First, build an inter-connected, extensive counter-attack posture. As Duong Minh Chau was a large mountainous area (about 1,500 km2), with a small population of about 800, it was extremely difficult for us to deal with a large-scale operation by the U.S. force. Against that backdrop, the Central Office for South Vietnam and the Regional Command carefully evaluated the terrain and the balance of power between us and the enemy to quickly design a counter-offensive posture and form the element of surprise as a feature of Vietnamese military art and a determinant to the victory over the Operation Junction City by the U.S. force and the Army of Saigon. In order to establish an inter-connected, extensive posture, the Regional Command quickly organised military, civil and Party offices into guerrilla, self-defence, and local units. Grounded on the characteristics of the task and area, the Central Office for South Vietnam and the Regional Command divided the Base into 13 districts and organised forces according to the stationed positions of offices and units of the Central Office for South Vietnam, the National Liberation Front of South Vietnam, and the Regional Command. Staff members within civil and Party offices and troops within security and transport units, depots, technical stations, and hospitals were organised into guerrilla squads and platoons as well as local mobile companies and battalions. Those units and the people would fight the enemy on the spot to defend the base, while cooperating with main units in conducting a war of attrition and isolating the enemy.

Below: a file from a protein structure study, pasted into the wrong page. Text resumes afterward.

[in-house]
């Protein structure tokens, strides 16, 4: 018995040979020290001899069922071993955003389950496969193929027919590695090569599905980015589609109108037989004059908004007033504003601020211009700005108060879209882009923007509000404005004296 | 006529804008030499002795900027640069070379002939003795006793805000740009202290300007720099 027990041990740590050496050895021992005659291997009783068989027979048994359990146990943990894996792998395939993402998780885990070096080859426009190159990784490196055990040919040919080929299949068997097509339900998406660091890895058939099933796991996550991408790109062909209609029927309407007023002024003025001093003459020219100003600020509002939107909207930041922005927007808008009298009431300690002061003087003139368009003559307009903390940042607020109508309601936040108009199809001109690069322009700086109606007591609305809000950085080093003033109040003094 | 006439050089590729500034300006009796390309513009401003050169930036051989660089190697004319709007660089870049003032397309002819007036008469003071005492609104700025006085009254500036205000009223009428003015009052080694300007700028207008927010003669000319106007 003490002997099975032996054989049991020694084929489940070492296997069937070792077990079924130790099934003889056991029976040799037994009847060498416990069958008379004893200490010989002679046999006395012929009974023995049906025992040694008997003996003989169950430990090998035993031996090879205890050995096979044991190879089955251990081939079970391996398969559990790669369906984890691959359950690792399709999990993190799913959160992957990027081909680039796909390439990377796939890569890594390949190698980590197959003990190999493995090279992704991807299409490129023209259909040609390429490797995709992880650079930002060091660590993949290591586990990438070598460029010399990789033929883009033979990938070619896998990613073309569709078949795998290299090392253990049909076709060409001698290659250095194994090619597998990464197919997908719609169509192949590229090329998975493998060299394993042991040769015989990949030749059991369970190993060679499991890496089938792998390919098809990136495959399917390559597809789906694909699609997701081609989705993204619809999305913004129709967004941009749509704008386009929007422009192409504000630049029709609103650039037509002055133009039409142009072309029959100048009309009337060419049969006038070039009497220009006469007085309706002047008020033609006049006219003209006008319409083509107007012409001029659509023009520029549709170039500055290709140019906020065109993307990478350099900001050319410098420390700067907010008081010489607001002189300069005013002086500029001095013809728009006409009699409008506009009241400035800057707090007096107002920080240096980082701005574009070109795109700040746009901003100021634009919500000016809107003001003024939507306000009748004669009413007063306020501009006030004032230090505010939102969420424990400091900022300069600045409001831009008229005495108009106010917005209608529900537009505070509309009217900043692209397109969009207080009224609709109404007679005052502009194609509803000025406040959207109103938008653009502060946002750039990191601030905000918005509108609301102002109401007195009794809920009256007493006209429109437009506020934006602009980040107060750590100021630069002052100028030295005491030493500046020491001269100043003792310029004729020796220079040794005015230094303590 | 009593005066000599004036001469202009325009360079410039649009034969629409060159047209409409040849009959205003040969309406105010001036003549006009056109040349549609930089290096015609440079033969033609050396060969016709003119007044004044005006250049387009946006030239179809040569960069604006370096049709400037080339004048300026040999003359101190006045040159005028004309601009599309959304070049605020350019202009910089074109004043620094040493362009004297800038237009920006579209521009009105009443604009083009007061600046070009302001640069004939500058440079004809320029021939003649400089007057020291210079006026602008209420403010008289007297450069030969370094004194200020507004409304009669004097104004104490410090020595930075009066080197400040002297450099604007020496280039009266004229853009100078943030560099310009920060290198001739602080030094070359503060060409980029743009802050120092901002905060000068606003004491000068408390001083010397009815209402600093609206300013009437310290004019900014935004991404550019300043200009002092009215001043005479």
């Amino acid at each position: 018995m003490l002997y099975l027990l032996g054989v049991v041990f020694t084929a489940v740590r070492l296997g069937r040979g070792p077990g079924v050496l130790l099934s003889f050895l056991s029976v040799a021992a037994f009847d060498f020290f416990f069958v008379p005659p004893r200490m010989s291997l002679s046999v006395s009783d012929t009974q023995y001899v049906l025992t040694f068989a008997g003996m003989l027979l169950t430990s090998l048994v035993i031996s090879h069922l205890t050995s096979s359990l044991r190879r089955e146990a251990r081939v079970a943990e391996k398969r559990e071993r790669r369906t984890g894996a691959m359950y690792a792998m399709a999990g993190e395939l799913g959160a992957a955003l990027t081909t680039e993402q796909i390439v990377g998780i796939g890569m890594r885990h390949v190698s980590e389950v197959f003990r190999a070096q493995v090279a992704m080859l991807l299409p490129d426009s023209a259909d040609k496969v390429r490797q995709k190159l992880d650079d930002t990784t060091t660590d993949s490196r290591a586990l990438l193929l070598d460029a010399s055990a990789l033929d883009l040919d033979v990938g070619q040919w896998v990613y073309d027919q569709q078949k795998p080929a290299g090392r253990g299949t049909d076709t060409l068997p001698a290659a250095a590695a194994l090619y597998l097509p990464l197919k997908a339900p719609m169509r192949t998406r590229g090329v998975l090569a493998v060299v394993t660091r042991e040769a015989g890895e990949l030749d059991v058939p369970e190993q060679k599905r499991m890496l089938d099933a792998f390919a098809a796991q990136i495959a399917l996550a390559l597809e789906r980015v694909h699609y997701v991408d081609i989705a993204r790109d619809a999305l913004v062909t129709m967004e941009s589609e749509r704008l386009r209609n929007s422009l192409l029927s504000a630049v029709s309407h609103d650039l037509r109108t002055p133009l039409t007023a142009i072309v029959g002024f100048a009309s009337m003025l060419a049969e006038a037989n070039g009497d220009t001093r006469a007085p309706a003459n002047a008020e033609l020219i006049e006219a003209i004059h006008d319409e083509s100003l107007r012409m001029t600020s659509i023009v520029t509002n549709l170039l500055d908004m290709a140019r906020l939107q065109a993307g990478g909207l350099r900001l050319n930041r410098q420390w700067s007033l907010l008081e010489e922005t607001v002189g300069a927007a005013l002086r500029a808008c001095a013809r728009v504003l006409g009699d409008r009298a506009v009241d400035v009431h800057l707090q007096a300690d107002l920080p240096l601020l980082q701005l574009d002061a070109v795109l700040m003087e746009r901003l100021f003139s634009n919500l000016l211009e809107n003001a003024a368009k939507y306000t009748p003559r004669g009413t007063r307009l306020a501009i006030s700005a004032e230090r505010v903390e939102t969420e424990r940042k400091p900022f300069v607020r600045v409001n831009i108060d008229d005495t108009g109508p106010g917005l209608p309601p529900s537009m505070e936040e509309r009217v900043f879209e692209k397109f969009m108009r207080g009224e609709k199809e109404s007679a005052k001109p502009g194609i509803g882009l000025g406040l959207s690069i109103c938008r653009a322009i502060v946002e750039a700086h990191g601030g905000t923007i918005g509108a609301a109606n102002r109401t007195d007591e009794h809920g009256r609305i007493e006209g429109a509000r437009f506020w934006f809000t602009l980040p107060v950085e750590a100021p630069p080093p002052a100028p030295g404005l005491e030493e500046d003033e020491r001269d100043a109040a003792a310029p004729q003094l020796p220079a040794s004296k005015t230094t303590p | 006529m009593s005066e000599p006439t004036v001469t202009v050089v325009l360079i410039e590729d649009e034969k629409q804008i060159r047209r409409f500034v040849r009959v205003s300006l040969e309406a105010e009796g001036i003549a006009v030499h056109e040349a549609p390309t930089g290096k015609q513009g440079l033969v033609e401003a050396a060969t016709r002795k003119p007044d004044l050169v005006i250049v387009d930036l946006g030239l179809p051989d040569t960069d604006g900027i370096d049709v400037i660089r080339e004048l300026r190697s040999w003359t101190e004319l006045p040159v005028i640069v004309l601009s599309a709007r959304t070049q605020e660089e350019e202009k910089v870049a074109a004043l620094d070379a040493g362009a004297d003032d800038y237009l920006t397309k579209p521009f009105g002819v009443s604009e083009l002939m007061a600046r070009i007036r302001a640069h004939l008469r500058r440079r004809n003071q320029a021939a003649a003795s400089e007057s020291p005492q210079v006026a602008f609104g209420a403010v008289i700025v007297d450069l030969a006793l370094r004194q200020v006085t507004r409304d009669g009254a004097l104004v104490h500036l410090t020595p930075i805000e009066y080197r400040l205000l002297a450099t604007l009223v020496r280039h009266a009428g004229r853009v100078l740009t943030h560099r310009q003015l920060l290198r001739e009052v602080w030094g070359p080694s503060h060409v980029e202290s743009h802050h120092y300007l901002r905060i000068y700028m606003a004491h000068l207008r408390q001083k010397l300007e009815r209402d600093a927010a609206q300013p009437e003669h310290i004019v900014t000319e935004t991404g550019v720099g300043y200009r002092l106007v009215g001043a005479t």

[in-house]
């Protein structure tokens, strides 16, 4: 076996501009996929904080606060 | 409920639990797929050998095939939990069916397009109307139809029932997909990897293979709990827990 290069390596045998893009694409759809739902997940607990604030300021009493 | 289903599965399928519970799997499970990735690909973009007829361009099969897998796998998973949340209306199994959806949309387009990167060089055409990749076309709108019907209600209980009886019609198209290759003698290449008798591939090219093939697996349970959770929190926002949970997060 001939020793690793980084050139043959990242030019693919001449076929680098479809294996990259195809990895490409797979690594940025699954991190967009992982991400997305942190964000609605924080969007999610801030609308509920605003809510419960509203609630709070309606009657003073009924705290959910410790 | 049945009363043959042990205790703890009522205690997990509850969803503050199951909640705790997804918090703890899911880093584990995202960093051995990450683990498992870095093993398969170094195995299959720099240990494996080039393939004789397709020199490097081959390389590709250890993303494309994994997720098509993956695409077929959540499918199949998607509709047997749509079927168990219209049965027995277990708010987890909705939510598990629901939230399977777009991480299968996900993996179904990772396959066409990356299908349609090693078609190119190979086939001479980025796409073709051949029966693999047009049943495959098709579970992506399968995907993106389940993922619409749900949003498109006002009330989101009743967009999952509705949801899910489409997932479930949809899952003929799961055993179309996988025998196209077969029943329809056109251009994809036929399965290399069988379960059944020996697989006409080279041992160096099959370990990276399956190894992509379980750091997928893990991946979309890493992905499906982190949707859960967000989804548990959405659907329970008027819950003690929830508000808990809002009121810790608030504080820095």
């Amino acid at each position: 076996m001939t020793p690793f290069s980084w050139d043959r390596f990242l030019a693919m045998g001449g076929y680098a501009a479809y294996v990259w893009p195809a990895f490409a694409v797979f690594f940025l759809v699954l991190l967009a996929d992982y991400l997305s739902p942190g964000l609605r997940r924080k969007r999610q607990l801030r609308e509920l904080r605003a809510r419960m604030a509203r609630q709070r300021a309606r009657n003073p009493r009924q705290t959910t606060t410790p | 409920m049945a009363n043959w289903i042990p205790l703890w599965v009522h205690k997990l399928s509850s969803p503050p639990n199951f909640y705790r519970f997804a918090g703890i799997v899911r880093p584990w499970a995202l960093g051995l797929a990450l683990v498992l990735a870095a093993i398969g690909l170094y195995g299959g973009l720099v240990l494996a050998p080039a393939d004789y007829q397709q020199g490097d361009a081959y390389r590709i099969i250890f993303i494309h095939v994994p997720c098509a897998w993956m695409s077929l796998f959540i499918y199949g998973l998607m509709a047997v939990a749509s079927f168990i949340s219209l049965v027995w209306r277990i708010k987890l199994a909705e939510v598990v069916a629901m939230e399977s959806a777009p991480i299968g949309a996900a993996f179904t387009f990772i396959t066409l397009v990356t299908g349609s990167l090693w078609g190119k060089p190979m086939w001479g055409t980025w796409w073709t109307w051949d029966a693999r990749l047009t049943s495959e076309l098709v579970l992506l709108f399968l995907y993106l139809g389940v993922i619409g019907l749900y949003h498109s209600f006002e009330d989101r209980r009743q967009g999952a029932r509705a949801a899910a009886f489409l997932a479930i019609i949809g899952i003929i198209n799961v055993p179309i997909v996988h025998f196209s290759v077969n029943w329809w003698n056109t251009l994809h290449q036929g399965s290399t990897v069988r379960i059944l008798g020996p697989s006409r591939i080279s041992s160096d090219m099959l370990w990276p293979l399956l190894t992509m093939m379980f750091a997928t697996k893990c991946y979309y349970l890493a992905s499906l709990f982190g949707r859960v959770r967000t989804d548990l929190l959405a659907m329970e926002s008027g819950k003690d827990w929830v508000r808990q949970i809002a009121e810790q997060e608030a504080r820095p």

By doing so, we succeeded in establishing an inter-connected and extensive posture capable of providing massive support for the main force. When the enemy commenced their Operation on February 22nd, 1967, the armed forces of Ta Dat district and the guerilla force of Ca Tum district set up an ambush to shoot down the enemy’s helicopters and parachutists and attack enemy troops on land. Districts’ armed forces and the guerrilla force within offices actively fought the enemy anytime, anywhere, while making use of the enemy’s unexploded bombs to manufacture anti-tank mines and employing windmills packed with explosives to destroy the enemy’s helicopters, thereby compelling the enemy to disperse their force to defend their base, stationed areas, and roads for manoeuvre. In the first phase of the Operation, the enemy used only 8 out of 26 battalions for combat. Close combat coordination between guerrilla and self-defence units of central offices and the people within the Base helped destroy part of enemy troops and reduce their attacking speed, while facilitating our mobile force’s preparation to carry out key battles.